I thought I’d put some information up about Grant Thornton and BDO for anyone who is interested. I didn’t get offers from either of these companies so bare this in mind as you are reading through!
These companies typically attract smaller mid-tier clients than the Big 4 who are sub FTSE 350 and are often AIM registered. They both have around three FTSE 350 clients each but I think that only one of these is an actively trading company. Needless to say, the work you would be doing at these firms would be different than at a Big 4 firm.
Many people, including myself, would prefer to complete their training with a smaller firm for numerous reasons including greater autonomy at work, varied across-sector clients and the chance to develop a closer relationship with the owner or director’s of the client firm.
That said many people feel that training is superior at the Big 4 due to their history and experience with professional exams, the limitless international career opportunities when you are qualified and the opportunity to work with huge clients which is simply not possible outside of the Big 4.
Now, it is no secret that GT and BDO are in the shadow of the Big 4 with regards to clients. Directors of both companies have been quoted in saying that they would love the opportunity to work with larger clients but don’t get the chance. This is often a very touchy subject with mid-tier firms (like the audit oligopoly is with the Big 4) and could make or break your chances with the firm. No matter who you have applied to – do not mention a Big 4 companies name in an interview with GT or BDO unless it is to say why you have not applied to them. The interviewer will be keen to know why you would prefer to work for a mid-tier firm so have a good think about what they offer that the Big 4 don’t. Talking a little about my admiration for the GT and Tenon training academies went down very well with the interviewer and I would suggest mentioning this.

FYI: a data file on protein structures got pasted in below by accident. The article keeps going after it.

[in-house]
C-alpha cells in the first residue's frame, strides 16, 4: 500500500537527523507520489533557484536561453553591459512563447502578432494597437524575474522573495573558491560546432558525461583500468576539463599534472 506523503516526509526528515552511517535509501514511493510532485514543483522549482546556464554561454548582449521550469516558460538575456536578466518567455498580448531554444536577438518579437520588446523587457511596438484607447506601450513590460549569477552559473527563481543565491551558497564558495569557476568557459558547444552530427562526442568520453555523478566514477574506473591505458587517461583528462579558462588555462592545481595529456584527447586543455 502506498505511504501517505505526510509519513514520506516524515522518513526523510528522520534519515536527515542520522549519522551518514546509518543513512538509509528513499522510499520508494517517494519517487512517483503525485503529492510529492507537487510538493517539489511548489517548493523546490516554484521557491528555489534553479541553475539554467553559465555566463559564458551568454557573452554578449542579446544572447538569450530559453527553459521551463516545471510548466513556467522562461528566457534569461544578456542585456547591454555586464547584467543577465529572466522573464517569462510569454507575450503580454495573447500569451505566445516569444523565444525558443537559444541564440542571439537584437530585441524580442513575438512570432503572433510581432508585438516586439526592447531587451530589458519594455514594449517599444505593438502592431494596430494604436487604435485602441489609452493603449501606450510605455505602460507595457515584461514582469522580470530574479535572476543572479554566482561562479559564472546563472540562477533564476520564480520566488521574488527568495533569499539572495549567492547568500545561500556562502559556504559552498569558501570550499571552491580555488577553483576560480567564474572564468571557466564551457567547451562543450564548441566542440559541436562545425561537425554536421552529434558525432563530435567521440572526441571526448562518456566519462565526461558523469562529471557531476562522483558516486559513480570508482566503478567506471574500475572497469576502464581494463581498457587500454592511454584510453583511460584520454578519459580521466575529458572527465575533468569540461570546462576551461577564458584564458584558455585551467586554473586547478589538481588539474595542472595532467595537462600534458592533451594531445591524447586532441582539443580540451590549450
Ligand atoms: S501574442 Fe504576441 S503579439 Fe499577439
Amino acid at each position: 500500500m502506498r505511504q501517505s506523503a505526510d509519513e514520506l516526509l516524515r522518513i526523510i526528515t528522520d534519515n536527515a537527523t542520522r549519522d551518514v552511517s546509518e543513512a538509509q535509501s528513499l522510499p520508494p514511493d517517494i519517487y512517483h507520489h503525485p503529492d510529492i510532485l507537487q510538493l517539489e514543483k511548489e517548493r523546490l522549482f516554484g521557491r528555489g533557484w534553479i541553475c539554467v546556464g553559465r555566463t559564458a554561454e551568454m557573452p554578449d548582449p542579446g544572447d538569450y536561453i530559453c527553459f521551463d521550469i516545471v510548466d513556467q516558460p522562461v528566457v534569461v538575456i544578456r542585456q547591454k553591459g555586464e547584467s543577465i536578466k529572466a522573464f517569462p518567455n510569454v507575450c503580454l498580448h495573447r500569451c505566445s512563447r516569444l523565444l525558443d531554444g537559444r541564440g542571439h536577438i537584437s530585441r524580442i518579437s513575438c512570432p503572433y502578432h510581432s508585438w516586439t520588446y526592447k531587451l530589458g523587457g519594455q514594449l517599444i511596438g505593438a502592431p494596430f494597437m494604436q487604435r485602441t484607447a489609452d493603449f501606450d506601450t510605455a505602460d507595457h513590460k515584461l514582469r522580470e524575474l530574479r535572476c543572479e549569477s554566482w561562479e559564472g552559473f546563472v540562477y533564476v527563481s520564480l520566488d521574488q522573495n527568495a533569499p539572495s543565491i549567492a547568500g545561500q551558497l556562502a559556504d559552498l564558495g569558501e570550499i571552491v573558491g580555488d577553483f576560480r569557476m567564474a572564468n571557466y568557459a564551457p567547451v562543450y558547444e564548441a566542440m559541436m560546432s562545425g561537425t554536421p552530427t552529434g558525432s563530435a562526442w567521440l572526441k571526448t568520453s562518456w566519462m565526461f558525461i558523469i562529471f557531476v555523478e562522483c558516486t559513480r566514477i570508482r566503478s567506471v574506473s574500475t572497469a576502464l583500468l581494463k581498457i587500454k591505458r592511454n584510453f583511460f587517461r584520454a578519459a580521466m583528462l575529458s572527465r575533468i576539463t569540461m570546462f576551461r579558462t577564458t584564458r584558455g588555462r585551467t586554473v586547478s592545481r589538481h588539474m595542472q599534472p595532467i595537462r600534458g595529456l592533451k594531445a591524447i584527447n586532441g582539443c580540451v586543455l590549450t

GT use a telephone interview as the first round of screening which I hate and subsequently failed. My advice here is to try and practice an actual telephone interview and do your research – they can’t see you so you could have pages of model answers in front of you. The questions explore your academic and vocational decisions to date including why you chose you’re A-Levels, why you chose your University, why you want to join GT and the service line you have applied to. You also get the typical questions about teamwork, leadership and client focus. They seem to choose around 10 questions from a list of a possible 15 and a particularly strange question I was asked was “How do you organise your day”. The worst part of telephone interviews is that they have as much information as you do so when you ask them to explain the question or ask in what context they would like the answer – they just ask the question again. The whole situation feels very forced and awkward for both parties and it is impossible to gauge how well you are doing, digress slightly to hit a competency or achieve any kind of flow with the interview or report with the interviewer. Practice, practice, practice – be confident, coherent and talk clearly.
Unfortunately, I also failed the BDO interview in the first round so if anyone else has any more information on assessment centres or final interviews at either of these companies, please add this to the post.
At Tenon, my interviewer actually trained with PwC and could not stand it whereas my friend at EY absolutely loves it so it. It really comes down to personal preference and what you want out of your training and where you see yourself in 5 years time.